Recent regulatory reforms have opened the door for global managers to set up wholly owned asset management operations in China after more than a decade where being a minority joint venture partner was their only way in.
The new rules, announced June 30 by the Asset Management Association of China, in conjunction with the country's securities regulator, allow wholly foreign-owned enterprises to register “private funds” with AMAC, and manage them on behalf of domestic institutional and high-net-worth investors.
Some market participants expect a who's who of high-profile managers to take advantage of that opening — particularly at a moment when China's regulators are restricting outflows by local investors, and foreign investors remain cautious about allocating more to local stocks and bonds.
The June announcement has left a number of top global money managers looking to set up operations in China, with several moving now to hire considerable numbers of staff, said Yeh Cheng-Sen, a Shanghai-based partner with KPMG China's investment practice.
Many leading global firms have already established WFOEs, a prerequisite for applying for a private fund manager license — among them BlackRock Inc., Fidelity International, UBS Asset Management, J.P. Morgan Asset Management, BNP Paribas Investment Partners and Aberdeen Asset Management PLC.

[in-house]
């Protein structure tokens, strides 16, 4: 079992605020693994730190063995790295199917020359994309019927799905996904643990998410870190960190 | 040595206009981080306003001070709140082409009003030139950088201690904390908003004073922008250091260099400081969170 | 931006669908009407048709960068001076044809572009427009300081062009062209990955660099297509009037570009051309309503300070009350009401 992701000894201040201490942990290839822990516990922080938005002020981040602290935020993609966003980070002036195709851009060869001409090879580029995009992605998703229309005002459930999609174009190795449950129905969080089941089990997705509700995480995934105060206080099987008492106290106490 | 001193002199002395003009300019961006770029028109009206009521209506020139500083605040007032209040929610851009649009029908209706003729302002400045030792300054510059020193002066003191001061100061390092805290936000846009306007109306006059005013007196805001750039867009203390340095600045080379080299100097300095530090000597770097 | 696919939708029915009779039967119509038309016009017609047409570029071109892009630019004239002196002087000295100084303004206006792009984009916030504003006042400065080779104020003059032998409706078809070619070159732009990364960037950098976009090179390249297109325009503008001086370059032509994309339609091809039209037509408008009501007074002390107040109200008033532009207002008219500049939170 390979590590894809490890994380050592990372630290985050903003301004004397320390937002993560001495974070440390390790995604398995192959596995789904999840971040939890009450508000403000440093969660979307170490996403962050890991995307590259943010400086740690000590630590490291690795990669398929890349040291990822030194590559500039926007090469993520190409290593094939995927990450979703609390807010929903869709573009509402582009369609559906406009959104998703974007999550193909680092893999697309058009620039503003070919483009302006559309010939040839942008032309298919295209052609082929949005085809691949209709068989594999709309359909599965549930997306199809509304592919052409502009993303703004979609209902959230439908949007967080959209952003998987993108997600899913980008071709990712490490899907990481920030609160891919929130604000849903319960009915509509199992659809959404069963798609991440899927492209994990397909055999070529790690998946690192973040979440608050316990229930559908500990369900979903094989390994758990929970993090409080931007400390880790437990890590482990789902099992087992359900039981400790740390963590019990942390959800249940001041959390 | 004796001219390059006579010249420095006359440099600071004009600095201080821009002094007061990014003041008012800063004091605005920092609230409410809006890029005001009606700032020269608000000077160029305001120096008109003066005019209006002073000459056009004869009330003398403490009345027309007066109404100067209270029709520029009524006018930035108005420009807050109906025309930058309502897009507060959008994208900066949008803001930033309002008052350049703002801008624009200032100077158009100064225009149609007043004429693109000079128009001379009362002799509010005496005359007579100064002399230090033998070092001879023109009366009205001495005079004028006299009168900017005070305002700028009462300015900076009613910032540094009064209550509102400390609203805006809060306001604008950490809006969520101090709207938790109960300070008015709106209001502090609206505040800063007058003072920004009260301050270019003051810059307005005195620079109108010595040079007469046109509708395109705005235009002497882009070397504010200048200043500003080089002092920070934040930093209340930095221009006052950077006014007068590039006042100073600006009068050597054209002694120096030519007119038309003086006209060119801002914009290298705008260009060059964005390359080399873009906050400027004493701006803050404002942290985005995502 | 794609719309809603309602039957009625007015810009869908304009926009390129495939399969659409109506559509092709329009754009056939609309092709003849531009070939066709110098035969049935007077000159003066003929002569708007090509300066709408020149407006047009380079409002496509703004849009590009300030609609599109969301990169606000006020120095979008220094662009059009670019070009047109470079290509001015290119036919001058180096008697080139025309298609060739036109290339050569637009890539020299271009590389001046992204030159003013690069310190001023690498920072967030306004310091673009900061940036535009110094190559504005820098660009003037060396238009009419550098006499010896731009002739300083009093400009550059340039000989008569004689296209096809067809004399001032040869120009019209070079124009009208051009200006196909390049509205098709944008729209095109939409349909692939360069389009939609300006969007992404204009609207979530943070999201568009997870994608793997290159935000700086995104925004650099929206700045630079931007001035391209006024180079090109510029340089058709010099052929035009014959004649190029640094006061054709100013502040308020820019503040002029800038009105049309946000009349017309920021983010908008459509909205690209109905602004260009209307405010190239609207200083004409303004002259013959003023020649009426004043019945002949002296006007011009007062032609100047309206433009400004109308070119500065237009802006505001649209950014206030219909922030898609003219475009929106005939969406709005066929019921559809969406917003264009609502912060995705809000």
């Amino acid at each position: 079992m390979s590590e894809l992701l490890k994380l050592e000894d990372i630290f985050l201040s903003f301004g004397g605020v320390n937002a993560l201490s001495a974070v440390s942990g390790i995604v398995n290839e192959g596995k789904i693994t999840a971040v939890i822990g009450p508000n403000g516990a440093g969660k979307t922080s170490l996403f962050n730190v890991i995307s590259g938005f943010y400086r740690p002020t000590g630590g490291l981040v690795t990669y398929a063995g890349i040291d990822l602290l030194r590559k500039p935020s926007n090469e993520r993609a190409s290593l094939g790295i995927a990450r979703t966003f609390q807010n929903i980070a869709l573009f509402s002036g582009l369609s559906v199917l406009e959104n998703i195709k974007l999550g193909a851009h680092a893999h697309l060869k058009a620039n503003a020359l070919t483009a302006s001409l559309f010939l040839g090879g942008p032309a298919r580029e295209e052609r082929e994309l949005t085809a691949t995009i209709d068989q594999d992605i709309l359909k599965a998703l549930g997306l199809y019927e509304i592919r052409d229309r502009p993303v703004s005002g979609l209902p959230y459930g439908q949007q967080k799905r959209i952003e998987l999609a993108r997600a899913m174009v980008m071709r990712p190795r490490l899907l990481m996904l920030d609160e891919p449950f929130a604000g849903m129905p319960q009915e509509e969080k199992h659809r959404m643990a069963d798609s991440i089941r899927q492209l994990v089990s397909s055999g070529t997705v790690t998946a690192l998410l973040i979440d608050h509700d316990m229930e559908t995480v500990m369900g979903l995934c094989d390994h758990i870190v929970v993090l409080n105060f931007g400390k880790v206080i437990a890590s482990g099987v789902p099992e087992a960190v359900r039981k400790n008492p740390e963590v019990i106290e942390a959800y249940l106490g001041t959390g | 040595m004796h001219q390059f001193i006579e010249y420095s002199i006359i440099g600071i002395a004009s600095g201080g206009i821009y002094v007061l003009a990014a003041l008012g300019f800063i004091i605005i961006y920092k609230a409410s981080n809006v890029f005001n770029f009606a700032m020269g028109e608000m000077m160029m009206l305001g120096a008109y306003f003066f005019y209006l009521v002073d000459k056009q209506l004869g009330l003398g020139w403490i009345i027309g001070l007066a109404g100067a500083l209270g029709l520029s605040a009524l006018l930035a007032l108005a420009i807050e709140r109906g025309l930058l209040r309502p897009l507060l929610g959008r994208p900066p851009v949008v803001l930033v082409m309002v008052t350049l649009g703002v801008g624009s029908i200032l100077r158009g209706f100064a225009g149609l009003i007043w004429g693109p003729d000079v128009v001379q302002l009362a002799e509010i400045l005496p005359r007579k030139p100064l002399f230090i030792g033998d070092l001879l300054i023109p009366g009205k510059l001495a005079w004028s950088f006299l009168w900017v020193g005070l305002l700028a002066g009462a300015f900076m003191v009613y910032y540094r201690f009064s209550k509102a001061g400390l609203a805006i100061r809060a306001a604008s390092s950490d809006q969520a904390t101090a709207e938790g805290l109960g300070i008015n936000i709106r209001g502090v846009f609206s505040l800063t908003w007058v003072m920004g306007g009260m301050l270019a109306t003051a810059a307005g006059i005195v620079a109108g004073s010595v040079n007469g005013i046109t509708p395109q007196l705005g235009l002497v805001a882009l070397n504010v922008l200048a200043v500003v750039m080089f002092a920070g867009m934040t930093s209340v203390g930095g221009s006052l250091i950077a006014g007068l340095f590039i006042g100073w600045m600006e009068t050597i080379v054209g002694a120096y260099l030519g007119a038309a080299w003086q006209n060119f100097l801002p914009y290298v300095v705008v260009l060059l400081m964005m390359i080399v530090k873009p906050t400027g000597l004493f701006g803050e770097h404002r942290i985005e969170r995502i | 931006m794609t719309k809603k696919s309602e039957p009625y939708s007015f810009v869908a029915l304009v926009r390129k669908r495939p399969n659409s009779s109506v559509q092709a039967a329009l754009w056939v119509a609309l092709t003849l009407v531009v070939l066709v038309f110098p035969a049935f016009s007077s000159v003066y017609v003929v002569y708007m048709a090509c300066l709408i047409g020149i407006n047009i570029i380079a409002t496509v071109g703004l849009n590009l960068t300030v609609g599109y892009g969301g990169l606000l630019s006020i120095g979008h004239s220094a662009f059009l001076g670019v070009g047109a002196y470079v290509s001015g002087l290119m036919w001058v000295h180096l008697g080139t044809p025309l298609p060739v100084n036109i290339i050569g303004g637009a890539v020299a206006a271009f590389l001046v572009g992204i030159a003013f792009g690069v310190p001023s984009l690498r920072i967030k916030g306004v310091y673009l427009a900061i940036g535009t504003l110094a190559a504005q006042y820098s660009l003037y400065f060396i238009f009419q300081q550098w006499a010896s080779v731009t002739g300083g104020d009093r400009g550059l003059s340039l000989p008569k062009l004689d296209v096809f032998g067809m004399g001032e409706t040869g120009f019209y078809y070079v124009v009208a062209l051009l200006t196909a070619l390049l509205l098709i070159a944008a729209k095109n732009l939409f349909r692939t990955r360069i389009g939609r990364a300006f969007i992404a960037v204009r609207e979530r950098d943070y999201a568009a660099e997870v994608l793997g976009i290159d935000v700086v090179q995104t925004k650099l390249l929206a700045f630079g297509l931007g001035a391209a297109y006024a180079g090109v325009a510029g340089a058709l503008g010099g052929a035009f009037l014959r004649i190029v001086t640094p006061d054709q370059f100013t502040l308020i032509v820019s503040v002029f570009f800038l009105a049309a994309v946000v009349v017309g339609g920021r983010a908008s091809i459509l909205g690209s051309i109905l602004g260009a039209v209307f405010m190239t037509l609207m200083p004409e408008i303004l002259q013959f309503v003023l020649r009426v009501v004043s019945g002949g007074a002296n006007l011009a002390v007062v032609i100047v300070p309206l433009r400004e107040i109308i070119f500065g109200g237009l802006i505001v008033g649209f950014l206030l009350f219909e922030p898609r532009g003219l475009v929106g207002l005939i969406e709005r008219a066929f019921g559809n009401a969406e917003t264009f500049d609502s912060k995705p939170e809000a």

Executives with other heavyweight managers, including Pacific Investment Management Co., Vanguard Group and Allianz Global Investors GmbH, have said they are considering that option as they mull their China strategies.
At present, however, not all WFOEs are equal. The scope of a WFOE's business activities are spelled out at the time of its establishment, and only over the past 15 months have a handful — including Aberdeen, Fidelity and J.P. Morgan — succeeded in getting investment management included in their scope. Under the June guidelines, those firms are positioned to apply for private fund management licenses. In China, private funds are strategies for institutional and high-net-worth investors, opposed to retail-focused mutual funds.
Firms which established earlier “consulting” or “advisory” WFOEs would have to seek regulatory approval to expand their remit before seeking to manage private funds.
In an interview, Mr. Yeh likened the pickup in interest to establish investment management capabilities on the mainland to a “stampede.”